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be enough to prepare you to shop for diamonds. Jewellery junkies and physicists might like to do the full tutorial. You see, this tutorial is all about the way diamonds look. A diamonds appearance is mostly a result of the way it has been cut. I am known world over as the “Cut Nut” and I work tirelessly with leading researchers, diamond cutters and the heads of diamond grading labs, to improve a diamonds appearance. When I first opened Precious Metals, in 1976, I was a young geologist. I was amazed that badly cut lifeless diamonds were often more valuable than sparkling beauties! I discovered Cut is the Cinderella of the 4 C’s; most diamonds are ‘Cut for Carats’ not for beauty. Even if you have no intention of shopping with Precious Metals, we hope you will learn to avoid some pitfalls, and buy a beautiful diamond. In the future the most beautiful diamonds will be worth the most money, and that is what our specialty. Carat Weight Carat is the simplest and most objective of the four C’s. Pop a diamond on the scales, if it weighs .2 gm then it is a 1.00 carat diamond. 1/4ct is often called 25 points. Everyone knows more Carat weight means more cost. But what comes as a surprise is that BIG diamonds are very rare; double the weight costs around 4 times more. And the magic 1.00ct weight D color Flawless costs 1.7times more than a 99 point or 0.99ct D Flawless. So for diamond cutters, reducing the Carat weight to produce a smaller yielding Ideal Cut diamond is BAD for business. GIA surveyed 67,000 stones submitted for grading and found less than 3% were Ideal Cut. But weight does not equal size ! These two diamonds have the same diameter, and each could be cut from the rough diamond in the centre. The dull tone on the left weighs more, so it sells for more. Even when diamond cutters produce so called Ideal Cuts, they usually can’t resist leaving a little more weight on the crown and pavilion (the top and the bottom) to push the stone to the next ‘magic weight’. This has a critical impact on a diamonds beauty. But at Precious Metals we screen these diamonds using our own invention; the Ideal-ScopeTM . Not only do Precious Metals diamonds outshine all others, you don’t pay for useless weight. The magic weights are 1/2ct, 3/4ct, 90 points,1ct,1.5ct, 2ct etc. ‘Under-sizes’ are diamonds that weigh just below a magic weight; they are rare in ideal cut stones, but we usually have some. Another way to tell if a diamond is well cut is with the Holloway Cut Adviser which also takes the spread of a diamond into account.
The girdle or edge thickness is also important. If a diamond has no girdle, or it is extremely thin, the diamond can chip easily. Medium to slightly thick is best, but thicker girdles add extra weight for no benefit and more cost. Cut Cutting transforms a diamond pebble into a sparkling gem. It is said that 98% a diamond’s life and sparkle comes from its Cut! But unlike Carat - Cut is complex and the least understood of he 4 C’s. The industries peak standards body, the Gemological Institute of America (GIA) has no grading standard for the quality of a diamonds Cut. Why? Because the jury is still out. My training as a geologist helped me understand what makes a diamond beautiful. In 1984 I wrote a thesis on the Firescope TM and then 8 years later I had an opportunity to apply my theories when I began to buy blind, unseen diamonds direct from overseas cutters (via a B2B site). I refined my study and established my own Ideal Cut proportion standard. This enabled Precious Metals to cut out the middle-men and sell the most beautiful diamonds at better prices. The bottom left picture shows a diamond that is cut too deeply and light is leaking out the back. This is seen as white in the Ideal-scope TM image; the diamond looks dull and drab and has a smaller spread . Ideal cut diamonds, as seen bottom right, look red (with a star shaped black pattern). Colour Most diamonds have a hint of yellow or brown. The rarest and most expensive colourless diamonds are D or Icy white - on a scale that goes to Z and is yellowish. (More colour than Z is graded as a ‘fancy’ colour). At Precious Metals all our diamonds are D to H and we advise you buy a diamond in that range because most people can easily detect the “off colour” in I and lower grades. However if you want the very best then we recommend icy white D to F “collection colours” as they are known in the trade. However some people actually like the “warmth” of I ,J or K colours. But the main reason people buy a lower Colour is simply to trade up in one of the other 4 C’s. For instance in Asia, low Clarity is synonymous with ‘impure’ and so Colour is often traded off for a higher Clarity. I find about half the people in a blind “Pepsi” taste test can tell the difference between a D and an H coloured diamond; at I and lower, the majority of people can see the faint tint of yellow.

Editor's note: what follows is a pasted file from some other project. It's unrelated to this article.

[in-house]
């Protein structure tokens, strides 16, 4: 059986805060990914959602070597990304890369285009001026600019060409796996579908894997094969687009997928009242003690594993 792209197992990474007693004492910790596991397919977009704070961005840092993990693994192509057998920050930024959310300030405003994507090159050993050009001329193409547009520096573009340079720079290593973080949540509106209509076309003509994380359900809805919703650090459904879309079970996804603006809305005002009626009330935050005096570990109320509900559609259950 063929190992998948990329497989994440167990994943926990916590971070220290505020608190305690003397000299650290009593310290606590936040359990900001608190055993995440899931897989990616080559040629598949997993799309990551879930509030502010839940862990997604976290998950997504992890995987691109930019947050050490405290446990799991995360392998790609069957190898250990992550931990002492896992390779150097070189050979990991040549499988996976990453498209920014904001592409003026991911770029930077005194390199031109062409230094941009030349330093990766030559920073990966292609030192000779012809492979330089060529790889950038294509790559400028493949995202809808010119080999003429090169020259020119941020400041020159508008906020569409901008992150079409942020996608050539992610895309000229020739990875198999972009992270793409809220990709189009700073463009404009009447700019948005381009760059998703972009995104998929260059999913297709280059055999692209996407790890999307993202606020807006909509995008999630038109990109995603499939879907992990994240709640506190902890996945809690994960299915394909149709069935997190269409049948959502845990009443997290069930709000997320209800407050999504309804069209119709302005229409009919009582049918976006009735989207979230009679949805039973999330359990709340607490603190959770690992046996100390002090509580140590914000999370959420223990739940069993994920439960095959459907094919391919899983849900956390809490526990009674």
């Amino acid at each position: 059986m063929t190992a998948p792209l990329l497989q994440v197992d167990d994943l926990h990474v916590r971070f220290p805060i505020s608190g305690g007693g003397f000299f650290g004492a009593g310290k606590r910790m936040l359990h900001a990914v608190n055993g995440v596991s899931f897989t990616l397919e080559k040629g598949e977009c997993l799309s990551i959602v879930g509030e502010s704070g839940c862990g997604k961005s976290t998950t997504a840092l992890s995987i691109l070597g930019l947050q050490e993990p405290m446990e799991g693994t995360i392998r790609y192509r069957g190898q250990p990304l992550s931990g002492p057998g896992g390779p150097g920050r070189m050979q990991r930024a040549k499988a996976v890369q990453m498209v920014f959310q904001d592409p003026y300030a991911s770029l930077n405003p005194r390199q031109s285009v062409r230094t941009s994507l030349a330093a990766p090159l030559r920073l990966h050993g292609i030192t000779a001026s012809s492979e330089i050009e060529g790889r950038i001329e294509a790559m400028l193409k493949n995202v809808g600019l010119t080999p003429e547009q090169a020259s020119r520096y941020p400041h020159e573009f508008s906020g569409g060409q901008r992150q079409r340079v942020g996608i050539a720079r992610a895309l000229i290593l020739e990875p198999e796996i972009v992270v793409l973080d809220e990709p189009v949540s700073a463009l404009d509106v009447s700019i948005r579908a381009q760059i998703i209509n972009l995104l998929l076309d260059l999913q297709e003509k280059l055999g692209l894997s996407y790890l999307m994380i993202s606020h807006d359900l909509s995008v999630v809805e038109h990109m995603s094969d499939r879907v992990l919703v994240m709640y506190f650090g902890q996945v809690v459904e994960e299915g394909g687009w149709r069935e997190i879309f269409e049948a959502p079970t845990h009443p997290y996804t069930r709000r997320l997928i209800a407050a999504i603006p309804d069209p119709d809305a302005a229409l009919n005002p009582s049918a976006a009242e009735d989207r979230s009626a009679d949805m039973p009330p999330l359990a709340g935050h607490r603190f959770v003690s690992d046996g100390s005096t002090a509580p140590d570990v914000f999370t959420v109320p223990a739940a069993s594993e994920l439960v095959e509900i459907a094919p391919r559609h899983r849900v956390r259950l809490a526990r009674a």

Colour has a bigger impact on price as the clarity and carat weight goes up. Glassy looking cuts like Asscher and emerald cut diamonds show more colour than ideal cut rounds; brighter cuts face up more colourless. Now for something odd: It is easier to see the colour of a diamond in a white setting (platinum or white gold). If you have a yellowish diamond, then setting it in a rubbed over yellow gold bezel style setting can improve the apparent colour by a couple of grades. Fluorescent diamonds with a bluish tint (about 30% of diamonds) usually appear more colourless. Clarity After carat weight, clarity has the biggest impact on diamond prices. Diamond Clarity is symbolic of “purity” - the more flaws, the less valuable the diamond, but unlike emeralds, inclusions in diamonds are rarely “flaws” that result in breakage. Medium clarity diamonds are just as brilliant as Flawless diamonds; even experts can not tell the difference between Flawless and SI1 diamonds without a loupe. SI2 is supposedly the borderline where inclusions become visible to your naked eye. If you can see an inclusion with your naked eye in normal light, from 14 inches (35cm) without having previously identified its position using magnification, then the stone is ‘I’ for Imperfect or the European term - ‘ P’ for Pique (PeeKay). However some young people with excellent eyesight may be able to spot a VS2 inclusion. Precious Metals only stock diamonds in SI2 to Flawless, but we recommend SI1 and VS2 as being the best balance for quality and value. Giving a grade based on inclusion quantity, size, placement and type is difficult; graders are human . Diamond grading reports are meant to resolve arguments between buyers and sellers, but ultimately they are just “expert opinions” under 10 times magnification with a loupe. Even GIA has given different grades for the same resubmitted stone. EGL and EGL-USA introduced an SI3 grade in 1992. SI3 has been used in the dealer market for many years because of the big price difference between I1 and SI2. The World Federation of Diamond Bourses wants all labs to introduce SI3, but most refuse. Since 1992, most labs have softened their SI2 grades. Grading reports include plots of inclusions (marked in red for internal and green for external features) and this is useful for identification. Often only the main “grade makers” are plotted, and additional inclusions are listed in comments: “pin points not shown” etc. A common comment is “Clouds Not Shown”; a cloud drawn on plots look so bad that no one would buy the diamond. Clouds are only a problem on SI1 and lower clarity’s if no other inclusion is marked on the plot, i.e. the cloud is the grade maker; a big cloud may dull the diamond. It is rare for even I1 diamonds to be dulled by inclusions.